I was particularly taken with this sequence: Mulder finds some pills in the were-man's motel room and of course pills have the prescriber's name on them. He goes to see the psychiatrist named and presumably asks about the patient. We don't hear about the patient. The scene opens with the psychiatrist telling the story of a man who was tormented by a lizard dragon and eventually finds a gypsy who tells him to stab it in the appendix with a shard of green glass.  He stabs the creature and as it dies he realizes he's looking in a mirror and it is himself.  The psychiatrist says the moral is it's easier to believe that there are monsters out there than to look inside yourself.  

This 'legend' turns out to be the actual story. Without any connecting 'real story logic' being offered, it seems the only way you can kill this creature is to stab him with a broken bottle. Or did the lizard-man just believe that because the trick cyclist told him the story? Why is the psychiatrist telling this story to people anyway? (Whenever a question about the were-man's life-cycle comes up, both the lizard-man and Mulder agree there's no logic to it, and yet, overall, it works in the story.)  

The psychiatrist also tells Mulder he told the lizard-man to go to a cemetery, because if nothing else, it'll bring home the fact that all one's troubles are temporary. Mulder questions this, but the doctor says, "It's what I do."  That gives Mulder enough information to find the lizard-man. He's going to be in a cemetery.  How-to-write columns always say that each scene should not solve the mystery, but should give sufficient information for the next step to take place but I've never seen two togeher that are so pure.  In the motel room the bottle. From the psychiatrist, the location. When Mulder finds the were-man by the gravestone, he explains that until a few days ago he had no idea he could die, so I guess the psychiatrist has his uses. 

For equally illogical, but strong story reasons, the were-man is due to hibernate for 10,000 years soon and hopes to wake up cured. As endings go, it's total bollocks, but it solves all the story problems. No one now alive will be around and so you don't have to think of a happy ending. It's out of our hands. Assume all live happily ever after. 

I've seen a couple of comments on the interwebs asking why a lizard-man in America who hibernates for 10,000 years at a time would have a New Zealand accent.  What accent should he have had? The mind boggles.
(Edited for clarity.)













Saturday, February 06, 2016

I hate the internet. Well, Jarrett Kobek does.

Did you know the 'literary' novel was invented by the CIA? I knew Modern Art was their baby but I hadn't realized that about books.

Picture from Lithub










I’m a recovered tech person and much of my life has revolved around this shit. For what seems like a thousand years. And I still like the early ethos of tech, back in the hobbyist days, when computers were not interchangeable and no one had realized that this thing the Internet could be used to trample the gullible with advertisements for car insurance. Or before an even more unsavory lot realized that they could make beaucoup bucks setting up unprofitable companies as money laundering events for war criminals and investment bankers. That’s why I did a prequel of I Hate the Internet for the Sinclair ZX Spectrum, an old British microcomputer. It felt like there was some virtue counterbalancing all of that disgust with an acknowledgment of a time you using computers did not require you to participate in several overlapping systems of global evil.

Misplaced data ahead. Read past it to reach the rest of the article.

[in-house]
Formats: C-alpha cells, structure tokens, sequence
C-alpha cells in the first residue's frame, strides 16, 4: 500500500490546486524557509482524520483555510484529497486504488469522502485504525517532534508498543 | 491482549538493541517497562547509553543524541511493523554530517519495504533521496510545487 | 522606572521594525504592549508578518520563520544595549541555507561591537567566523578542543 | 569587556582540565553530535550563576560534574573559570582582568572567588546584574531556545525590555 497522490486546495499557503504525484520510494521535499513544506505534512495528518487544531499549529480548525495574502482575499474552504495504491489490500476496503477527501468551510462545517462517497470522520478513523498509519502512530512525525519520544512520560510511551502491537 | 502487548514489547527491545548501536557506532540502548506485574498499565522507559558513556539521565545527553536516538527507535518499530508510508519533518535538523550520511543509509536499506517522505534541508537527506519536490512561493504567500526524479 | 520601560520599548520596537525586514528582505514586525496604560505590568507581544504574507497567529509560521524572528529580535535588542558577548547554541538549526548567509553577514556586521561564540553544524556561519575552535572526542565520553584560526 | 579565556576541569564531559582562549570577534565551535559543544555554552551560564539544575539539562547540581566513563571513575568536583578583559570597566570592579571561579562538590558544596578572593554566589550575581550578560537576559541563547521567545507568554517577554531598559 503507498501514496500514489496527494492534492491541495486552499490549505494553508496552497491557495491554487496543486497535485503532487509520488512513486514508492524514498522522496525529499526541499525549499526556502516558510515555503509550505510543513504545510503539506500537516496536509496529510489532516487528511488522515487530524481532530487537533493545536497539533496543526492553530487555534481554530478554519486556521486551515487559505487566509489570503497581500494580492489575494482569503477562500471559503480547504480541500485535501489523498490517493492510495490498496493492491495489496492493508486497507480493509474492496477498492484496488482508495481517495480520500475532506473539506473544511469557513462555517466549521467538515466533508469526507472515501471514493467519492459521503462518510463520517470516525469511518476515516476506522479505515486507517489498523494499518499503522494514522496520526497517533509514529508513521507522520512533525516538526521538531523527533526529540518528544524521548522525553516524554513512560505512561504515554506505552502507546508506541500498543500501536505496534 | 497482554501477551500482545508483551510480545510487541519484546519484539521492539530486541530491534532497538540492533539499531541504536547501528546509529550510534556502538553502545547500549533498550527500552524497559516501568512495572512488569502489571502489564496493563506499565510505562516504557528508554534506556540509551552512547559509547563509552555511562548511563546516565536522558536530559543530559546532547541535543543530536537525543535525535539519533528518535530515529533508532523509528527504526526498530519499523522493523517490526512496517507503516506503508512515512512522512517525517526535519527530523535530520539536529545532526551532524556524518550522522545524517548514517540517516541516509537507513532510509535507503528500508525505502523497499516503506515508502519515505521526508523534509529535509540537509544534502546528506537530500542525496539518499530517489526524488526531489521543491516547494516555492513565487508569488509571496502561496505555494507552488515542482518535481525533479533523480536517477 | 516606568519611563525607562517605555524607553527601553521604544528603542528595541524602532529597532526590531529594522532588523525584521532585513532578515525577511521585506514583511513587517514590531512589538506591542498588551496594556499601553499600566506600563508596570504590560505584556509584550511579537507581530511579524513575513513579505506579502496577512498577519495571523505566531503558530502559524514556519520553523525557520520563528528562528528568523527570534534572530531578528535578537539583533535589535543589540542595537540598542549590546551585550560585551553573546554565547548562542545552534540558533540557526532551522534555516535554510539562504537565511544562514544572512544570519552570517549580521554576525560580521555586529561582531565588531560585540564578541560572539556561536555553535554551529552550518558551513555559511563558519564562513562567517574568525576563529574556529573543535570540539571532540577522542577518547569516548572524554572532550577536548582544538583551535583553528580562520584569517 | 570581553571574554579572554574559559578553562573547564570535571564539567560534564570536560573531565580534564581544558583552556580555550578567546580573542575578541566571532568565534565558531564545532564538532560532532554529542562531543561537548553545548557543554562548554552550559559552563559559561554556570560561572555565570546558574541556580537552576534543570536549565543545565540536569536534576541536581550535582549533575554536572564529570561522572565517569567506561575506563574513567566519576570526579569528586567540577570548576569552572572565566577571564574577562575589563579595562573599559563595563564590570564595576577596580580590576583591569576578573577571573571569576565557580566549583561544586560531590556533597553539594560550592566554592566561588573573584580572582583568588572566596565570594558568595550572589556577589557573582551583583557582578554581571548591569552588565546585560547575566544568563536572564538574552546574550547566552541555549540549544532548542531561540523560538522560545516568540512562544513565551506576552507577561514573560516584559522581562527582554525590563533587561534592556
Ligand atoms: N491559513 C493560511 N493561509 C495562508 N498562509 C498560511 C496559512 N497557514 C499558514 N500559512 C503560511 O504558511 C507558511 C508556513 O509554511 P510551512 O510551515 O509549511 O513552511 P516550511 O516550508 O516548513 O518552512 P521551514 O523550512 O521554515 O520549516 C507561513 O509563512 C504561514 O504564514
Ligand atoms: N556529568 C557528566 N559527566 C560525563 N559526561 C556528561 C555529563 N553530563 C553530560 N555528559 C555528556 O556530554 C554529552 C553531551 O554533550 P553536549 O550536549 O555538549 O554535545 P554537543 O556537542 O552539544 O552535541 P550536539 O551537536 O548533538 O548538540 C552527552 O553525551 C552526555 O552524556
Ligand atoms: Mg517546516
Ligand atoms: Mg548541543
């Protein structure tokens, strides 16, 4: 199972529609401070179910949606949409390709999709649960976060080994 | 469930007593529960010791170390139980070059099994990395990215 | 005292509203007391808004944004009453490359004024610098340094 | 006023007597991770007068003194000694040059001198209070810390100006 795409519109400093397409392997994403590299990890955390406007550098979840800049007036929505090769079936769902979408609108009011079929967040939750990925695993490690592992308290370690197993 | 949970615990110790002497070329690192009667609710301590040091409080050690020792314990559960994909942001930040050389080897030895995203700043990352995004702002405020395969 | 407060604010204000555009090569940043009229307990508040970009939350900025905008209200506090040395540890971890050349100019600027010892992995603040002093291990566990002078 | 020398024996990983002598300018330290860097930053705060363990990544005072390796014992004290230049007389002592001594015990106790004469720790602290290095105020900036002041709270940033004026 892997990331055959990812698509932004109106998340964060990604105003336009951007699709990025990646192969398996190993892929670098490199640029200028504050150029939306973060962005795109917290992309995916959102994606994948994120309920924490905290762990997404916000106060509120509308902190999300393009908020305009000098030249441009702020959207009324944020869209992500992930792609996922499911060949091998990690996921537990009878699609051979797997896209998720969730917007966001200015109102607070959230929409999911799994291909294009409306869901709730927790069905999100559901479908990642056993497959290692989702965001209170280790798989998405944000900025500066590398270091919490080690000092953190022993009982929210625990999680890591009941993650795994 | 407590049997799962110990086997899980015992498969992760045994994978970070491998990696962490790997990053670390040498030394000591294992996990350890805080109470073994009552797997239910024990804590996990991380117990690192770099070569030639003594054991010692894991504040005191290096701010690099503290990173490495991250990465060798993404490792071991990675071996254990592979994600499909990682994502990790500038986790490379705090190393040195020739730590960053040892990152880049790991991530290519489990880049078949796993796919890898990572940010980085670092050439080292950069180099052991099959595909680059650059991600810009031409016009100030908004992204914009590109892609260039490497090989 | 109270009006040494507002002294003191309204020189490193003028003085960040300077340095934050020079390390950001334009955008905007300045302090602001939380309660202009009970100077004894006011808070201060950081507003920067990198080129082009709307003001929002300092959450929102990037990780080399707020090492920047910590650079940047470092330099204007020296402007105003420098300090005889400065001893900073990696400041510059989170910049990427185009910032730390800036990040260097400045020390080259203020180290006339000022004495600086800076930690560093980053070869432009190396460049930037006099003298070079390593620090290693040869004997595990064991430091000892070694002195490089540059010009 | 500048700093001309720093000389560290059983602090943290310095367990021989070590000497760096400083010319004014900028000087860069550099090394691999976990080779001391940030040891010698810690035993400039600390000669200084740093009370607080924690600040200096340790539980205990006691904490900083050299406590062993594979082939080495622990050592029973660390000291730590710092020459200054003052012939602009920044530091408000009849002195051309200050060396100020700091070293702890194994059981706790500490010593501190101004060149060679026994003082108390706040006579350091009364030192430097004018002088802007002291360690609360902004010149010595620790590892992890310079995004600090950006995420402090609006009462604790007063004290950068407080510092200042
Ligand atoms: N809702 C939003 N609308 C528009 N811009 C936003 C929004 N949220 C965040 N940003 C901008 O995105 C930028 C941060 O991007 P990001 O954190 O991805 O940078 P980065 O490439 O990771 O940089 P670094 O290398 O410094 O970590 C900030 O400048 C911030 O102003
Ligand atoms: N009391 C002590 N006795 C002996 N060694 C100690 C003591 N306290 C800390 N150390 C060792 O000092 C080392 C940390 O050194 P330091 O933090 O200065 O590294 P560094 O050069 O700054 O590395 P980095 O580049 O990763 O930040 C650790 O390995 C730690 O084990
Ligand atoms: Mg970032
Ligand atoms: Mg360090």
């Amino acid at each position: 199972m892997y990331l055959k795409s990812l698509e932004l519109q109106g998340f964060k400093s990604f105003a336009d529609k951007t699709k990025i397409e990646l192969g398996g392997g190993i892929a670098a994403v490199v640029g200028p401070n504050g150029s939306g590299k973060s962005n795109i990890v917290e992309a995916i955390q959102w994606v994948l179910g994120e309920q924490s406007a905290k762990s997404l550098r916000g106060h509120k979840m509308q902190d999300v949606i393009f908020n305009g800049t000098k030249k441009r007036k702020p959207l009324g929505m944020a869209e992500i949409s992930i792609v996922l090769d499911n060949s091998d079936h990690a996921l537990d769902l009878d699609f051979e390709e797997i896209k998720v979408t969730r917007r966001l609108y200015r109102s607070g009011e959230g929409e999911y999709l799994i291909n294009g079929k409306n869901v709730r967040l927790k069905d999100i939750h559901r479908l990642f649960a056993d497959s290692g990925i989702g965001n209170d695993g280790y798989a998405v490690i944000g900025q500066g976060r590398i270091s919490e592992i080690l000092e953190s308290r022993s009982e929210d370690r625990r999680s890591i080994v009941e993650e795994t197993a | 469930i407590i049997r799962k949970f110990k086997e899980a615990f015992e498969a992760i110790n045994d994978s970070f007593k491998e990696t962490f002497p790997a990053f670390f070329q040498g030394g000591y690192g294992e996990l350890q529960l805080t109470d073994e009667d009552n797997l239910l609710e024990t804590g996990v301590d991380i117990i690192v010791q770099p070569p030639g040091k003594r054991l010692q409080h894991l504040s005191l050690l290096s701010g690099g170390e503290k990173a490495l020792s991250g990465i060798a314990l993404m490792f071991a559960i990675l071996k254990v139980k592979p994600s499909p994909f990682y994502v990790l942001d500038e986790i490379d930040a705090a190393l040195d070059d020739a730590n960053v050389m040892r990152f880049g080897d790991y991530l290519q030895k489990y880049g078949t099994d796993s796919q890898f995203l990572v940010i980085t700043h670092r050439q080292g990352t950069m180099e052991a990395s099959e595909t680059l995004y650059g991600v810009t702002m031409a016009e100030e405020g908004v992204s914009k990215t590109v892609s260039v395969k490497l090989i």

More fascinating insights here by JARETT KOBEK(*), of whom I had not previously heard(**) on the meaning of modern life and its relationship to 'the novel', among other things. On the strength of this I'm buying his ahem novel, I Hate The Internet, and probably Sister Souljah's 'literary novel' The Coldest Winter Ever, as well.

(*) Doesn't he look like Kato Kaelin?
(**) I'm writing proper like.

Monday, February 01, 2016

Explaining Caucuses

Today is the day of the Iowa Caucuses. I know what a caucus is, but it's a fair bet you don't, so I got hold of the definition. It's from Lewis Carroll's Alice in Wonderland, which is my favorite book. 

Scene: Alice has been crying. Her tears turned into a flood, which caught up a number of small animals including the Dodo, who are all now cold and bedraggled.

'What I was going to say,' said the Dodo in an offended tone, 'was, that the best thing to get us dry would be a Caucus-race.'
'What is a Caucus-race?' said Alice; not that she wanted much to know, but the Dodo had paused as if it thought that somebody ought to speak, and no one else seemed inclined to say anything.
'Why,' said the Dodo, 'the best way to explain it is to do it.' (And, as you might like to try the thing yourself, some winter day, I will tell you how the Dodo managed it.)
First it marked out a race-course, in a sort of circle, ('the exact shape doesn't matter,' it said,) and then all the party were placed along the course, here and there. There was no 'One, two, three, and away,' but they began running when they liked, and left off when they liked, so that it was not easy to know when the race was over. However, when they had been running half an hour or so, and were quite dry again, the Dodo suddenly called out 'The race is over!' and they all crowded round it, panting, and asking, 'But who has won?'